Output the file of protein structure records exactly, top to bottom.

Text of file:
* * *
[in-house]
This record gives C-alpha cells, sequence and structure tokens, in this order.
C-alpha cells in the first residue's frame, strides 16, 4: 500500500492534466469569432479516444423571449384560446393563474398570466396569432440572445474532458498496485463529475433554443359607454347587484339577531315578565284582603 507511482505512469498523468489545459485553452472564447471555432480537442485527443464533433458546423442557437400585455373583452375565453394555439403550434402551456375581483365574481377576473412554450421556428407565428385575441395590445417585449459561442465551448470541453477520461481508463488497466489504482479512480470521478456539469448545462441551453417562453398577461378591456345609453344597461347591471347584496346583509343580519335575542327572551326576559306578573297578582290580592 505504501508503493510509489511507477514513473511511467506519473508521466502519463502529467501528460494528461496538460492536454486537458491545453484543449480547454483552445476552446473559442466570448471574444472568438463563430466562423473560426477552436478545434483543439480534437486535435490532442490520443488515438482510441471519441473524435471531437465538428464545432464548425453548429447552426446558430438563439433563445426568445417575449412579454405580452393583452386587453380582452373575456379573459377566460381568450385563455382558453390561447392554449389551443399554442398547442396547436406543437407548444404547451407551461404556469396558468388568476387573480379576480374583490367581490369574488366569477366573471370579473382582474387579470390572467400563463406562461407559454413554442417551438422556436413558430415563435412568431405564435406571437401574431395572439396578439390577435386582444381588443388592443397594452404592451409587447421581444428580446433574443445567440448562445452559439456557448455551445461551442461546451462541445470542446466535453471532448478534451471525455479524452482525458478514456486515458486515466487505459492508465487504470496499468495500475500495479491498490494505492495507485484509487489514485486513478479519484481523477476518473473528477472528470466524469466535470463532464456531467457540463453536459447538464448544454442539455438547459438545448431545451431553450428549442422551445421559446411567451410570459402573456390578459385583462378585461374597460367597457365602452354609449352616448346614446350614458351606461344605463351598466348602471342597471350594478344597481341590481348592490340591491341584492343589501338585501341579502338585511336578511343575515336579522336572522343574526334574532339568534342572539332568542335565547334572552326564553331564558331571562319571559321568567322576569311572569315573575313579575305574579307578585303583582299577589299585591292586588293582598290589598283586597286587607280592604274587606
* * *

[in-house]
This record gives C-alpha cells, sequence and structure tokens, in this order.
C-alpha cells in the first residue's frame, strides 16, 4: 500500500492534466469569432479516444423571449384560446393563474398570466396569432440572445474532458498496485463529475433554443359607454347587484339577531315578565284582603 507511482505512469498523468489545459485553452472564447471555432480537442485527443464533433458546423442557437400585455373583452375565453394555439403550434402551456375581483365574481377576473412554450421556428407565428385575441395590445417585449459561442465551448470541453477520461481508463488497466489504482479512480470521478456539469448545462441551453417562453398577461378591456345609453344597461347591471347584496346583509343580519335575542327572551326576559306578573297578582290580592 505504501508503493510509489511507477514513473511511467506519473508521466502519463502529467501528460494528461496538460492536454486537458491545453484543449480547454483552445476552446473559442466570448471574444472568438463563430466562423473560426477552436478545434483543439480534437486535435490532442490520443488515438482510441471519441473524435471531437465538428464545432464548425453548429447552426446558430438563439433563445426568445417575449412579454405580452393583452386587453380582452373575456379573459377566460381568450385563455382558453390561447392554449389551443399554442398547442396547436406543437407548444404547451407551461404556469396558468388568476387573480379576480374583490367581490369574488366569477366573471370579473382582474387579470390572467400563463406562461407559454413554442417551438422556436413558430415563435412568431405564435406571437401574431395572439396578439390577435386582444381588443388592443397594452404592451409587447421581444428580446433574443445567440448562445452559439456557448455551445461551442461546451462541445470542446466535453471532448478534451471525455479524452482525458478514456486515458486515466487505459492508465487504470496499468495500475500495479491498490494505492495507485484509487489514485486513478479519484481523477476518473473528477472528470466524469466535470463532464456531467457540463453536459447538464448544454442539455438547459438545448431545451431553450428549442422551445421559446411567451410570459402573456390578459385583462378585461374597460367597457365602452354609449352616448346614446350614458351606461344605463351598466348602471342597471350594478344597481341590481348592490340591491341584492343589501338585501341579502338585511336578511343575515336579522336572522343574526334574532339568534342572539332568542335565547334572552326564553331564558331571562319571559321568567322576569311572569315573575313579575305574579307578585303583582299577589299585591292586588293582598290589598283586597286587607280592604274587606